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Algerian Media to Sign the Diversity Charter PDF Print

Date: 7 March 2015

Country: Algeria

Algeria_Roundtable_March_2015If you were born to unknown parents or you are a single mother, if you are immigrant or disabled or a member of an ethnic minority, there are big chances that media would not know how to report on the issues concerning you. Or they would not report on them at all. One  of the ways to improve media situation and to achieve a better representation of marginalised groups and cultural minorities is to sign the Diversity Charter. The Charter was created by the Media Diversity Institute (MDI) as a guidance on ethical principles for reporting on marginalised communities.

The Diversity Charter, as well as inclusiveness of the Algerian media, were  the discussed at the MDI roundtable held in Algiers on 7 March.

“The central purpose of the Diversity Charter is to give a voice to those who don’t have one,” said Ghada Hamrouche , editor-in-chief at the Huffington Post Maghreb. Huffington Post has already signed the MDI Diversity Charter. Presenting the guidelines on covering marginalised groups, Hamrouche said that the most read and the most shared stories online are the human stories, the articles which main characters are the people away from the public spotlight.

Algeria_Roundtable_March_2015_2The rountable in Algiers was atteneded by several civil society organisations’ reprsentatives, by editors and journalists of the most prominent Algerian media as well as by the the British Embassy's Deputy Head of Mission, Nicholas Abbott and his colleague Fayçal Ezziane.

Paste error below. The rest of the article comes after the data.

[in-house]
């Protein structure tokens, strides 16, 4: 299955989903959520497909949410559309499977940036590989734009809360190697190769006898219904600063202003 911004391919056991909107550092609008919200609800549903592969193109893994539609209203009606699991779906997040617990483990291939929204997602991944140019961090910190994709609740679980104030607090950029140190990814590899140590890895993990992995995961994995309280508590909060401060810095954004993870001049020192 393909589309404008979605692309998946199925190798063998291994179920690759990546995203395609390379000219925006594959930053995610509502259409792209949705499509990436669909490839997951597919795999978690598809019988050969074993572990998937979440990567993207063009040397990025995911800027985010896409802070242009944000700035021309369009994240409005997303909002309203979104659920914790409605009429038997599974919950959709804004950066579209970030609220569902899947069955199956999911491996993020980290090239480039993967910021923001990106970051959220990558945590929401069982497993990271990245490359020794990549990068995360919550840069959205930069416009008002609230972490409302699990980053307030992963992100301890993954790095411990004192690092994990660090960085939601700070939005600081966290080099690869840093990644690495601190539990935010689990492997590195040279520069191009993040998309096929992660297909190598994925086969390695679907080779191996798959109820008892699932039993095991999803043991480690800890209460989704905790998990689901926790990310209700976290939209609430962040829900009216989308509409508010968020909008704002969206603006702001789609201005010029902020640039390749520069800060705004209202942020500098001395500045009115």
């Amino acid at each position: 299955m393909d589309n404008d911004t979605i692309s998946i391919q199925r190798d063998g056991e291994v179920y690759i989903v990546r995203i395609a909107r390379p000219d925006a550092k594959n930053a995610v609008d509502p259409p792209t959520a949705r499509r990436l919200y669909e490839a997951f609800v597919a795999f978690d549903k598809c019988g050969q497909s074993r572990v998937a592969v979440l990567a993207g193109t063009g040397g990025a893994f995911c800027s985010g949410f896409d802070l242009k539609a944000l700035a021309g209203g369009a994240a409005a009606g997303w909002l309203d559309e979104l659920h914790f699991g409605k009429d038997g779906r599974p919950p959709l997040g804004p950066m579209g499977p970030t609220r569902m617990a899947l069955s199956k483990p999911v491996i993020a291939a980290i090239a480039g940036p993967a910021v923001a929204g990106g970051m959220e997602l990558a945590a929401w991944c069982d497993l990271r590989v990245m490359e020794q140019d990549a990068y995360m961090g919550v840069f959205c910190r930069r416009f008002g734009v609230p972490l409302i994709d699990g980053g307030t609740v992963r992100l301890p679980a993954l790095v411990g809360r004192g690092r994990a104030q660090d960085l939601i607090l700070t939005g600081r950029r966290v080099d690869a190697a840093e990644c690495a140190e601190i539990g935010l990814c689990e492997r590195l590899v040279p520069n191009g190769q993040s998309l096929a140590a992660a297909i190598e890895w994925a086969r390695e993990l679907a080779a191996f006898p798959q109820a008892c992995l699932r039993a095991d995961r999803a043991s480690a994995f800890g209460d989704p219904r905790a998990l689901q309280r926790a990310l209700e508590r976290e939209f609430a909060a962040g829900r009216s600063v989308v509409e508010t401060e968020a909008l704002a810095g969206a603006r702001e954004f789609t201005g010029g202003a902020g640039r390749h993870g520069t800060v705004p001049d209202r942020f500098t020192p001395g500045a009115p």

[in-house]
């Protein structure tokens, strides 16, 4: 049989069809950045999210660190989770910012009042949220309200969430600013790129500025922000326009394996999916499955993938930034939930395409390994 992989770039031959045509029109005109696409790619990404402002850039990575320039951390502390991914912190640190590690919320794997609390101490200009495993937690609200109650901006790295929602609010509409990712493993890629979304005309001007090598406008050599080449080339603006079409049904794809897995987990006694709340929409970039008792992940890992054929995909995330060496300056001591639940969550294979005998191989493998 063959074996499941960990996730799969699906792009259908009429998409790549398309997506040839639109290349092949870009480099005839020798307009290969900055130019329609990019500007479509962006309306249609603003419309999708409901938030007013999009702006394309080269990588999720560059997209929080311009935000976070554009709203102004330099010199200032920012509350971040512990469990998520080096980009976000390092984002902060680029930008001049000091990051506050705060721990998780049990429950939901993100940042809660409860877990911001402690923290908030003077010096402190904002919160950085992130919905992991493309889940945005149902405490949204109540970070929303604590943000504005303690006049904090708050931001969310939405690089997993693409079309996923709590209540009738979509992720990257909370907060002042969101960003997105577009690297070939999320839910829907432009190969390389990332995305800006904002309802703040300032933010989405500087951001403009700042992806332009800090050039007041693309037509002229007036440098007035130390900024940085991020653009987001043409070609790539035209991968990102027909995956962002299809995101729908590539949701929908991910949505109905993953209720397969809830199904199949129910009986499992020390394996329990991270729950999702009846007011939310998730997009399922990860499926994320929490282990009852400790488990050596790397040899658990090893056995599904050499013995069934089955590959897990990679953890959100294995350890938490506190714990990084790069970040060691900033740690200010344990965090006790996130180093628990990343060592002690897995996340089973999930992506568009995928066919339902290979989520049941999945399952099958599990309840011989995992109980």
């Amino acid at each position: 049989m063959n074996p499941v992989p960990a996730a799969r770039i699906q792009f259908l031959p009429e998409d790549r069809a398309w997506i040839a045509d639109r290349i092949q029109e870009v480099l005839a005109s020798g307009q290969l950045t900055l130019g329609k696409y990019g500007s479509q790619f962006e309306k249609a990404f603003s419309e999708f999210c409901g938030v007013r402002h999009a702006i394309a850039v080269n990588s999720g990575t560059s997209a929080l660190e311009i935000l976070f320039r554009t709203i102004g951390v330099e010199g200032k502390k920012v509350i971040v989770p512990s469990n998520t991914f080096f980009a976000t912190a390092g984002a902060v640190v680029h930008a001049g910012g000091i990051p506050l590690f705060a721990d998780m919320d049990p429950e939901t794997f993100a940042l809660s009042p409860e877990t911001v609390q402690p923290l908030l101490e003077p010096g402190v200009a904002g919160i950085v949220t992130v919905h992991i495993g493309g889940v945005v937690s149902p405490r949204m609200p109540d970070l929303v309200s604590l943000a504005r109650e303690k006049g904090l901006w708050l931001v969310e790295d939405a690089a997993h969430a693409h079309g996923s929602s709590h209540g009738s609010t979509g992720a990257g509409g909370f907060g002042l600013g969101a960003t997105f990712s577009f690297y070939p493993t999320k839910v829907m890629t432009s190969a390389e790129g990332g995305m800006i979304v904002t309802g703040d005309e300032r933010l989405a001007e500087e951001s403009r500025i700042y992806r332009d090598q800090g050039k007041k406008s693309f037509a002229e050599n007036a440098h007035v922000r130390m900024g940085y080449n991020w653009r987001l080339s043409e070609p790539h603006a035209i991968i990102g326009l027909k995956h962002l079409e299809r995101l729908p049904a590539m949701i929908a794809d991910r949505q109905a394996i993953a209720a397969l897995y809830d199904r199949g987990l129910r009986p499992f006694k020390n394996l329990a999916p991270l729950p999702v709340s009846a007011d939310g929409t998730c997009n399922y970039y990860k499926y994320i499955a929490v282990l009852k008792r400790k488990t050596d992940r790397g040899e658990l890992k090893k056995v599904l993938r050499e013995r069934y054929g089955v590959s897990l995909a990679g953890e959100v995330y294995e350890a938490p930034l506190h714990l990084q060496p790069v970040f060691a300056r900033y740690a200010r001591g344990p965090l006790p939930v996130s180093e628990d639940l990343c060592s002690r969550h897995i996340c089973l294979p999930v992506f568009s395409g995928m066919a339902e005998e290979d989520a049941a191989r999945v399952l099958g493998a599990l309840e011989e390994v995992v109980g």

Lamine Chikni, Reuters correspondent in Algeria and former El Khabar journalist, said that during the Black Decade the Algerian media covered only news on terrorism. "Today, there are numerous newspapers and private TV channels and their number is growing, but they lack professionalism and experience,” stressed Chikni.

According to Fayçal Hamlaoui, El Bilad News Editor, private TV channels and some other media need to be supported professionally, because they ‘report on minorities only when marking some international celebrations’. He also said that there is a great need for the local journalists’ trainings as the way to break taboos dominating Algerian society and to diversify the country’s  media content.

In the view of Fatiha Zemamouche from Echourouq TV, some media in Algeria need to ‘face their discriminatory approach to certain topics’ and to, for a start, change the language they use. At the roundtable dedicated to diversity in the Algerian media and the MDI Diversity Charter, Zemamouche gave examples of derogatory terms  such “kahlouche” (N word in Arabic) and “handicapped” which, as she said,  should not be used since they are offensive and discriminatory.

The roundtable in Algiers was organized within the MDI project “Inclusive Media for an Inclusive Society: Building the presence of youth and marginalised voices in Algeria”, supported by the UK Foreign and Commonwealth Office.